When aliteracy strikes students

According to a March 14, 2001 Washington Post article, “a 1999 Gallup Poll found that only 7 percent of Americans were voracious readers, reading more than a book a week, while some 59 percent said they had read fewer than 10 books in the previous year. Though book clubs seem popular now, only 6 percent of those who read belong to
one. The number of people who don’t read at all, the poll concluded, has been rising for the past 20 years.”

This phenomenon is known as aliteracy – that is, having the ability to read but
choosing not to do so. It is a trend that, if it continues to grow, will become an even bigger problem than it is today.

It seems obvious that this aversion to reading begins at an early age when kids get easily
frustrated at an activity they cannot excel at. But even for the avid middle-school reader, an aversion can develop in high school or even in college. In college, so much emphasis
is placed on that it is simply a necessary skill. If a person does not keep up in the textbook, he or she will most likely fall behind in class. In a given semester, a student may face hundreds of pages of reading alone, more likely than not in a subject that
they are not interested in. Even worse is when a person has a bad English professor who assigns a ton of reading but does not teach the material. That will really make the person dread picking up a book. By the time a break comes along, the phrase “reading for pleasure” is completely foreign. Nowadays, people want to unwind with their iPods or spend hours in front of the television. At St. John’s, few students seem to be spending their common hour buried in a book that was not being used to help write a paper.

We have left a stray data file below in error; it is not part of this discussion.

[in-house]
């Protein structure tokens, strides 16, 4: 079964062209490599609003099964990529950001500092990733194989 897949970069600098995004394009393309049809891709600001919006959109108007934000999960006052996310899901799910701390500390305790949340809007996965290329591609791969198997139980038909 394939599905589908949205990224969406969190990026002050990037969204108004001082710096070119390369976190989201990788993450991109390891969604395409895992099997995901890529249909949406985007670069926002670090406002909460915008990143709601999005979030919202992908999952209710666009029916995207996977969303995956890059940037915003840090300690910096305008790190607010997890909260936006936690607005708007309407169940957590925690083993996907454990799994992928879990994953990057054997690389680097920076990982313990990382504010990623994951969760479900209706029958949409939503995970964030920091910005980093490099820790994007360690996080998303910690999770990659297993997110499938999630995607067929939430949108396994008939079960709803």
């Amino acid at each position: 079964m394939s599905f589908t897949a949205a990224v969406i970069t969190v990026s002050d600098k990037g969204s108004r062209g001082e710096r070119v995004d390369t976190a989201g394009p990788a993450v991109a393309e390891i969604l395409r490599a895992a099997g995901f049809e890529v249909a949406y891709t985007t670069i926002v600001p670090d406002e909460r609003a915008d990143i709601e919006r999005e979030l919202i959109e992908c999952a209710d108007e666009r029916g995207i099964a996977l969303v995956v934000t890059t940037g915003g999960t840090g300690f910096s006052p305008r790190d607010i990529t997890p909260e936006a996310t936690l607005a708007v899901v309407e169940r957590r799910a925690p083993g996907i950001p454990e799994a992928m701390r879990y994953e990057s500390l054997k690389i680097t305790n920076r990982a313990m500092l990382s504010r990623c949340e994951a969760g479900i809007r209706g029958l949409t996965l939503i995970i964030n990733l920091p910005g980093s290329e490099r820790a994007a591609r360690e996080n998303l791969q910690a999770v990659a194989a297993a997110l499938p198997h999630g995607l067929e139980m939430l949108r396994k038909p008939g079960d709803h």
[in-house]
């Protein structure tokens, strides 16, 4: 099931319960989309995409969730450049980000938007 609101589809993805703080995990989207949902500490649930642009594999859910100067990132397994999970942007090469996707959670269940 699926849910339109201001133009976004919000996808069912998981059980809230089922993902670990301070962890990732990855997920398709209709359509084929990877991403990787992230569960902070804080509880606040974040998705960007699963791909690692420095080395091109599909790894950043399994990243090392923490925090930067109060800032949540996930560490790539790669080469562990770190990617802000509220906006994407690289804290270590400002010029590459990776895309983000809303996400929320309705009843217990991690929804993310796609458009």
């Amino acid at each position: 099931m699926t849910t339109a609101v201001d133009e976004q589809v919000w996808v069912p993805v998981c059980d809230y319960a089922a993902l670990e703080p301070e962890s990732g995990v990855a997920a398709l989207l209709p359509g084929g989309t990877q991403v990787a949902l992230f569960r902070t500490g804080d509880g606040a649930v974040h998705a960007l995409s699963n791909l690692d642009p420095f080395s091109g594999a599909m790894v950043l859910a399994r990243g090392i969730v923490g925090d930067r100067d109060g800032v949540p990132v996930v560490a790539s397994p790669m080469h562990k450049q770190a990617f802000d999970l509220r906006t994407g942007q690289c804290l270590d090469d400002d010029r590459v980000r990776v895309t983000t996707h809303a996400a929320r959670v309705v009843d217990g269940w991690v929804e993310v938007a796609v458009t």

Aliteracy is not something that should be taken lightly. Mark Twain said it best, when he
noted, “The man who does not read good books has no advantage over the man who cannot read them.”

Reading not just literature, but good literature, should be encouraged at a young age. Parents should read their children E.B. White’s classic, “Charlotte’s Web,” instead of
taking them only to see movies. Trips to the library should become a regular outing.
As for the college students, perhaps the professors can help out; a textbook is a textbook and no matter how much they improve, students will always have an aversion to them. But what about reading supplements? Assigning an interesting book that has relevance to the course material might help students do better and pay more attention. Regular class discussions on readings would help because college should be a vehicle to help students to voice their opinions and the opportunity to exchange ideas.

Literacy does not mean being well-versed in the works of Henry David Thoreau, James
Joyce or Oscar Wilde. Reading the entire “Harry Potter” series with passion is better than reading “Dubliners” for English class but absorbing it not. If we all listen to Mark Twain’s advice, we can all fight aliteracy and become more passionate readers, making us more valuable members in a competitive society.